62. RADIO TELESCOPES

SUBJECT: Science
GRADE: 7,8,9
GROUP SIZE: Small or Large
TIME: 45 Minutes
TYPE OF ACTIVITY: Teacher Demonstration or Student Activity
TEACHING STRATEGY: Guided Discovery
CONCEPTS: Parabolic Reflector Radio waves Directionality of Radio waves
SKILLS: Observation Modeling Interpreting Data

Objectives: To see how a radio telescope works; to understand some of the reasons for using radio telescopes.

radio telescope demonstration setup 1

radio telescope demonstration setup 2

Materials: Radio; umbrella; heavy-duty aluminum foil (to line the inside of the umbrella).
Teacher Background Information:

“Our galaxy, the Milky Way, contains between 100 billion and 300 billion stars. One star out of every 18,000 has the potential for supporting a planet similar to Earth. Yet, even if we start with the lowest possible galactic number of 100 billion stars, this means that just within the Milky Way, some five million stars could meet the basic requirements for life. Beyond our own corner of the universe, the hundreds of billions of other galaxies might harbor millions of other suns supporting millions of other Earth-like planets, as well.

Most crucial to the question of extraterrestrial visitations is the problem of interstellar travel. The distance to even the nearest star is so great as to render space travel, by any means we now know, impossible within a human lifetime. A more likely form of contact with extraterrestrial intelligence (if it exists) may be through long-distance messages rather than actual visitations; radiowave transmissions now seem the most likely method of interstellar communication.”

Taken from, “Life in the Universe: an Introduction to the Search for Extra-terrestrial Intelligence,” a brochure from Harvard-Smithsonian Center for Astrophysics.

Procedure:

First, place the radio on the desk or a table in the classroom. Starting at one end, find weak stations on the radio and write down the dial numbers of five of them. Next, make a model radio telescope by opening the umbrella and lining the inside with sheets of aluminum foil. Now,

  1. Ask a student to rotate the radio until the best reception possible comes from one of the weak stations.
  2. Have the student hold the umbrella behind the radio with the aluminum foil facing the incoming waves as shown.
  3. Slowly move the umbrella closer to or farther from the radio until the position that best improves the strength of the radio waves is found.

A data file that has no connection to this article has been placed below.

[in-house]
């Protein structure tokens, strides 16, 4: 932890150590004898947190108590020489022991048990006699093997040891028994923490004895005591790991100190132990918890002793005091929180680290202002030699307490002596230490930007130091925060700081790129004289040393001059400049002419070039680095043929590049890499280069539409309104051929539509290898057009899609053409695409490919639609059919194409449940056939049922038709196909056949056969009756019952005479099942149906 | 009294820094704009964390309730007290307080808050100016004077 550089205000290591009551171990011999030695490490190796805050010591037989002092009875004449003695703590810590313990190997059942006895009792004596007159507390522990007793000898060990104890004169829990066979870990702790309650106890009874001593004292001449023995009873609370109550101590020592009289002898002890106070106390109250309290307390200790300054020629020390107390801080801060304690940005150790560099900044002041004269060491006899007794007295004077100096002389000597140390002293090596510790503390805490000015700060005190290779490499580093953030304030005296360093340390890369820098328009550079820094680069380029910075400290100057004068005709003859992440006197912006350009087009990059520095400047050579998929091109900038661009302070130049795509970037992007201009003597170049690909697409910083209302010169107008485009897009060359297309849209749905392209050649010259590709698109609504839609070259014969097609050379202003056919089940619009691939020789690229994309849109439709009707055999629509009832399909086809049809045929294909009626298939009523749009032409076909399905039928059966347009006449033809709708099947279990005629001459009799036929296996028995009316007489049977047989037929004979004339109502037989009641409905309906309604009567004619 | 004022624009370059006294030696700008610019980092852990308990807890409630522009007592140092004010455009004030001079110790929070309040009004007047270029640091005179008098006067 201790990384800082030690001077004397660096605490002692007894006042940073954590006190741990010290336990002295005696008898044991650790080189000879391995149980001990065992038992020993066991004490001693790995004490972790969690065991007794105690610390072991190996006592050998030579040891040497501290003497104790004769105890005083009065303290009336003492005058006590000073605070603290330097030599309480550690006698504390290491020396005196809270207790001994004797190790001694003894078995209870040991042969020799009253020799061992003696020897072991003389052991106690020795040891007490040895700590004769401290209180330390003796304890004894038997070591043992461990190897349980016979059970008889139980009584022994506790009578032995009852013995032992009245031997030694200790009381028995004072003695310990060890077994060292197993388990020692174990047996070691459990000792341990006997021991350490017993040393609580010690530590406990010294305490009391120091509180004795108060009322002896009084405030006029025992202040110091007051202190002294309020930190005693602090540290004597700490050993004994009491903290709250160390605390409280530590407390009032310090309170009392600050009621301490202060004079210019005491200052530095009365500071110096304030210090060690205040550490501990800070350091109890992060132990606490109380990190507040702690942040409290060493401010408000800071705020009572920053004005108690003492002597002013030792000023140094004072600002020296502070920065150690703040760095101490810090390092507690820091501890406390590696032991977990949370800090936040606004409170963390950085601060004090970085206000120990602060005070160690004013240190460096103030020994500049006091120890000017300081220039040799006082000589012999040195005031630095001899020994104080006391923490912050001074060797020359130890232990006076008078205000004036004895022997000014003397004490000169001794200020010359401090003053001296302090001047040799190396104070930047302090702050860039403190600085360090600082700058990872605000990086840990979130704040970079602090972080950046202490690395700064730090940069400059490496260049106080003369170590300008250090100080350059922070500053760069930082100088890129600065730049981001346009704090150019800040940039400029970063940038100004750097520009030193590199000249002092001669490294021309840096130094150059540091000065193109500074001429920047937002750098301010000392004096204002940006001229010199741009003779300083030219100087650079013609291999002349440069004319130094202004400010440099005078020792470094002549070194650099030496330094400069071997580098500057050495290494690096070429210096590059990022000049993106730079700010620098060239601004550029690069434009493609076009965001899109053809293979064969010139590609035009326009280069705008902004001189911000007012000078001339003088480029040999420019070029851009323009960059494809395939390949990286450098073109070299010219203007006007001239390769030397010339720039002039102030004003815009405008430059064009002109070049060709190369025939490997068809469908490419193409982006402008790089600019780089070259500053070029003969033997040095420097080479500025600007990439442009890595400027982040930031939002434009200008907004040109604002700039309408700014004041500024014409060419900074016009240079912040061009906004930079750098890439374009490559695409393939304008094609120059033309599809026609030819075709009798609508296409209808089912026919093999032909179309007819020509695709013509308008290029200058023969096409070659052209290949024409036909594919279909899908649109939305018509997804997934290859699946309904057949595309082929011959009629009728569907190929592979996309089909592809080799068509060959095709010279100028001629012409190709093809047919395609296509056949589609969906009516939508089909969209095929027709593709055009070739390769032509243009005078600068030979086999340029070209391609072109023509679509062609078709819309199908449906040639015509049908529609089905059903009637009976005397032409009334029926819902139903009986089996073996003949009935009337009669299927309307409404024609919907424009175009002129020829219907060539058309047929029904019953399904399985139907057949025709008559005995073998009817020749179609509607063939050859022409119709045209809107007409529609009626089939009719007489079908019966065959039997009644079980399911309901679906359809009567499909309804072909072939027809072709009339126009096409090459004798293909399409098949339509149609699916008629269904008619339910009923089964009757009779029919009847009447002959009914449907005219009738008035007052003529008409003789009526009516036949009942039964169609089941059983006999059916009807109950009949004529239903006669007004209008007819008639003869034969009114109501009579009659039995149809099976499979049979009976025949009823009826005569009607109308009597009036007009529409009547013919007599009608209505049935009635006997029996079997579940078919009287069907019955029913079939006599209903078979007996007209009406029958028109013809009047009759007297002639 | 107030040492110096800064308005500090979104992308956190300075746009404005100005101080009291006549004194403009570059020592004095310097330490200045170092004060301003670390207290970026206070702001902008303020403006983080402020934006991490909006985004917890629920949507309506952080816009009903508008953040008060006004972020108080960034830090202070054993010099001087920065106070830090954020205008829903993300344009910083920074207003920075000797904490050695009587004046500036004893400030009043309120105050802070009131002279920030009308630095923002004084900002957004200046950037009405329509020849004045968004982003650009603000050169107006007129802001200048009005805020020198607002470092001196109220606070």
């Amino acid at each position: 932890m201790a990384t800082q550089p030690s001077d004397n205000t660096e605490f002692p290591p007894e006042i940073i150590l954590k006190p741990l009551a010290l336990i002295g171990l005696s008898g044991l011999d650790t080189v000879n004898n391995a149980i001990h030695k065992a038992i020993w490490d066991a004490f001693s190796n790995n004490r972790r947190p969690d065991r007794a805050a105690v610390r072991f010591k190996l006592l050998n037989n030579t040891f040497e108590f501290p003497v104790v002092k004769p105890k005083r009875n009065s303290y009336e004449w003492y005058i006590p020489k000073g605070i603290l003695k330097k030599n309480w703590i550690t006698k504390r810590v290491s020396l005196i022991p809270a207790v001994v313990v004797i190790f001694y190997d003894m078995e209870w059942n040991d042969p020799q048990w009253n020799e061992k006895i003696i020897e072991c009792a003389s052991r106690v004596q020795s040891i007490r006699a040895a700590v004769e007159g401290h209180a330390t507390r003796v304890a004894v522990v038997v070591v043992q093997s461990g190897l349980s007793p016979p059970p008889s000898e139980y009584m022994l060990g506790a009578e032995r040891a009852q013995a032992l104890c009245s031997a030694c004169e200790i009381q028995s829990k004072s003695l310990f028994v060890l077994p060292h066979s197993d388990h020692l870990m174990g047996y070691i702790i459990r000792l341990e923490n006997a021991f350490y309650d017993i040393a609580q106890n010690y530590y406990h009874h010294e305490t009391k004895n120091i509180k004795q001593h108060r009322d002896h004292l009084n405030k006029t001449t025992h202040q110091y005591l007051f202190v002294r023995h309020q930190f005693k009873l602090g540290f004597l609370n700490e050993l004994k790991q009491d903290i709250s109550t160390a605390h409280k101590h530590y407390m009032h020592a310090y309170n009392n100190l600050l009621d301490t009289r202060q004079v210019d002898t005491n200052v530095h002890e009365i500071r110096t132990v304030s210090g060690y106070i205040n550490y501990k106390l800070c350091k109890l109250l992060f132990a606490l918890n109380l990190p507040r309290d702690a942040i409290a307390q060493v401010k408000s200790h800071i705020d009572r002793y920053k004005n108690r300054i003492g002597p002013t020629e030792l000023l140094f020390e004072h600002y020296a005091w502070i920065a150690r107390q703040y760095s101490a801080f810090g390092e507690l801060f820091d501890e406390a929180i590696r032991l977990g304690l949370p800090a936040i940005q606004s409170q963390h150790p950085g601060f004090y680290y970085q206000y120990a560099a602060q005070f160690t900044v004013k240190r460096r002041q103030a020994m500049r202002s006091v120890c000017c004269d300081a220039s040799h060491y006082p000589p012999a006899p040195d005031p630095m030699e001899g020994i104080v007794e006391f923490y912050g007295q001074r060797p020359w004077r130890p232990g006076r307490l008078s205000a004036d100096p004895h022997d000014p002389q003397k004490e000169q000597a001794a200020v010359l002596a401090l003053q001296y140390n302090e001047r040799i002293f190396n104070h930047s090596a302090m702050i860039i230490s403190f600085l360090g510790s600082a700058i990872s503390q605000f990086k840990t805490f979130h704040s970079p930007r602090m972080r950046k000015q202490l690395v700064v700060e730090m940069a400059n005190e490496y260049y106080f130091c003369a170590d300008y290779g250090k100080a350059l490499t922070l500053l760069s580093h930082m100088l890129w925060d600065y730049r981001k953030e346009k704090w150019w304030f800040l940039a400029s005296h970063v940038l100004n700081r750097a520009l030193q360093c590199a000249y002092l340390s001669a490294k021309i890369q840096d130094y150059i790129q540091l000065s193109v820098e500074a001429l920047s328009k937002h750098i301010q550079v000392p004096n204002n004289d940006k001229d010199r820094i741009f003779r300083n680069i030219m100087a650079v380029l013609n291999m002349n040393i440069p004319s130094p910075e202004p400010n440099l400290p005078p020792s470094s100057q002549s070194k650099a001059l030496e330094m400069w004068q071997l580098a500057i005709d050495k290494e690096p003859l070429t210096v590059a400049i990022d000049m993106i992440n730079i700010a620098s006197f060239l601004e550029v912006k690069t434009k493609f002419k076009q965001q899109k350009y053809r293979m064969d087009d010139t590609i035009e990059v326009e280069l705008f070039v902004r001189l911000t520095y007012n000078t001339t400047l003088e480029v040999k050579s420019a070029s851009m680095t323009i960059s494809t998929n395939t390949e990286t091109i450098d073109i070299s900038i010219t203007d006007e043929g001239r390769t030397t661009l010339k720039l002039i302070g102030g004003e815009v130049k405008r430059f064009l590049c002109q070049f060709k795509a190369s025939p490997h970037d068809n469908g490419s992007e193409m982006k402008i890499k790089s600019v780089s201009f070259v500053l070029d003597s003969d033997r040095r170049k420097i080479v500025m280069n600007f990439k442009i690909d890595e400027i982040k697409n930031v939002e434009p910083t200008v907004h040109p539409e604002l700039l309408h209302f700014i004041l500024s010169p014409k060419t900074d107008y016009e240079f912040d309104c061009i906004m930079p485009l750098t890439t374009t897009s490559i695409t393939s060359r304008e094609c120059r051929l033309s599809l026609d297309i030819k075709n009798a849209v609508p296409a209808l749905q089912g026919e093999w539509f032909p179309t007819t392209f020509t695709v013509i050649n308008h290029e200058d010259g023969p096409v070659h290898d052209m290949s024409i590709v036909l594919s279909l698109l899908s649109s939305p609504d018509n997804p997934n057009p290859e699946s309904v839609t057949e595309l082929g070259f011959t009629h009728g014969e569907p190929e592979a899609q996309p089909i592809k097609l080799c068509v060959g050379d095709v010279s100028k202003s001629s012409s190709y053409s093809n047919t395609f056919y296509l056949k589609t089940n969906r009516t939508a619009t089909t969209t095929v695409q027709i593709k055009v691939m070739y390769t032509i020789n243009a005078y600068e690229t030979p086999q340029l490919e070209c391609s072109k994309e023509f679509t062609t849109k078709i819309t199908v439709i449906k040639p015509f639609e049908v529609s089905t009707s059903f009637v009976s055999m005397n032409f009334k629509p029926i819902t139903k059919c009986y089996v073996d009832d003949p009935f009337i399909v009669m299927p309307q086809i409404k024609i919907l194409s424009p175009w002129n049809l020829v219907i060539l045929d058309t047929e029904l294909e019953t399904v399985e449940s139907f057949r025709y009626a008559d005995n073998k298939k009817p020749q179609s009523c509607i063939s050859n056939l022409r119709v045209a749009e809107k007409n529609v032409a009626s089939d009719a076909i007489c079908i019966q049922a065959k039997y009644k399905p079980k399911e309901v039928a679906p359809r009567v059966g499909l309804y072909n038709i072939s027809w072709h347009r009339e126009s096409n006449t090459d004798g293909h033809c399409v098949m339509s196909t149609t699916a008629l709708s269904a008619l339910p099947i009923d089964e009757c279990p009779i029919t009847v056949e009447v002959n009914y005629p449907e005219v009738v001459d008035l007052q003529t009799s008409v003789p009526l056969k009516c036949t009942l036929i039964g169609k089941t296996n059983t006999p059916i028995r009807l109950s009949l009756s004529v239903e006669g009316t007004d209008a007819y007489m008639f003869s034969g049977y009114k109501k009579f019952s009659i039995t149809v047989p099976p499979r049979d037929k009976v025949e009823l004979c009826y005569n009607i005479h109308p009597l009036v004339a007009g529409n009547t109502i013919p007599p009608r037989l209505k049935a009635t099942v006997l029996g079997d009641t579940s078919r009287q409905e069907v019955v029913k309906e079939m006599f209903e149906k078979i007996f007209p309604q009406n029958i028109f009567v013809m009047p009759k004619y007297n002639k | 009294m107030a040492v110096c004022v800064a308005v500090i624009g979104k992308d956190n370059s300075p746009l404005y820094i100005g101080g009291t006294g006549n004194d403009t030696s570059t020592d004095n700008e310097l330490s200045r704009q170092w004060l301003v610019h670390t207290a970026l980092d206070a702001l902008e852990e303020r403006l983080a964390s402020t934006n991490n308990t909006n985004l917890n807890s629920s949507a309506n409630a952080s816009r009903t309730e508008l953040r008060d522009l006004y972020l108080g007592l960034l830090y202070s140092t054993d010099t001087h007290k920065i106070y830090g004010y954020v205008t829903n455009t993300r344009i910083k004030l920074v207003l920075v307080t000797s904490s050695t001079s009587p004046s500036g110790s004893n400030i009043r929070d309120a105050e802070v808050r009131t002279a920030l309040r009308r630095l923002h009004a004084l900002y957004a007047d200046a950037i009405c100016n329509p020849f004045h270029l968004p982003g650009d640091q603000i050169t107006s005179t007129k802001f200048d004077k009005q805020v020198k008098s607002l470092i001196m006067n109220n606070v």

With the class, repeat steps 1, 2 and 3 above for the other weak stations and put a check mark next to each station whose radio waves are strengthened by the radio telescope. Finally, place the radio telescope model between the radio and the incoming waves as shown

Notice what happens to the radio waves with the “telescope” in this position.

Discuss with the class such questions as:

  • Where did the radio waves that the radio received come from? (the station)
  • Where do radio waves that are picked up by actual radio telescopes come from? (Sun, other stars, quasars, pulsars)
  • What happened when the umbrella was put between the radio and the transmitting station? (Blocked the waves)
  • What is the function of the aluminum foil in this activity? (Acts as reflector for the waves.)
  • Why did the radio waves strengthen when they were reflected by the umbrella? (Concentrated all the waves captured by the parabolic arc and reflected them to one point.
  • Why do we listen to the sounds from space? (To “see” what stars are doing, to get beyond what visible light telescopes can see, to find new stars; to listen for the sounds of extraterrestrial life in space.)
  • If there are any extraterrestrials out there, what message might they be trying to get through to us?

Extension:

  • Discuss the possibility of extraterrestrial life with the students and, just for fun, assume that the principles of bio-chemistry remain constant in the universe. What sorts of creatures might have evolved out there on other planets? Think about the environment of the planet and design a life form that “fits” the environment of choice. (Mars, for example, might have a very large, red, toad-like creature with enormous webbed feet for use as sand shoes, with very strong hind legs for magnificent leaps in the reduced gravity and huge deploy-able wings that he uses, along with those webbed feet, for sand surfing when the spirit moves him. He probably lives for frozen CO2!) Have students choose a planet or star that we know something about and draw a form of life they think would be appropriate for it.
  • Find information on the radio transmitter ET made in the movie. How is this similar to the radio telescope model made by the students?

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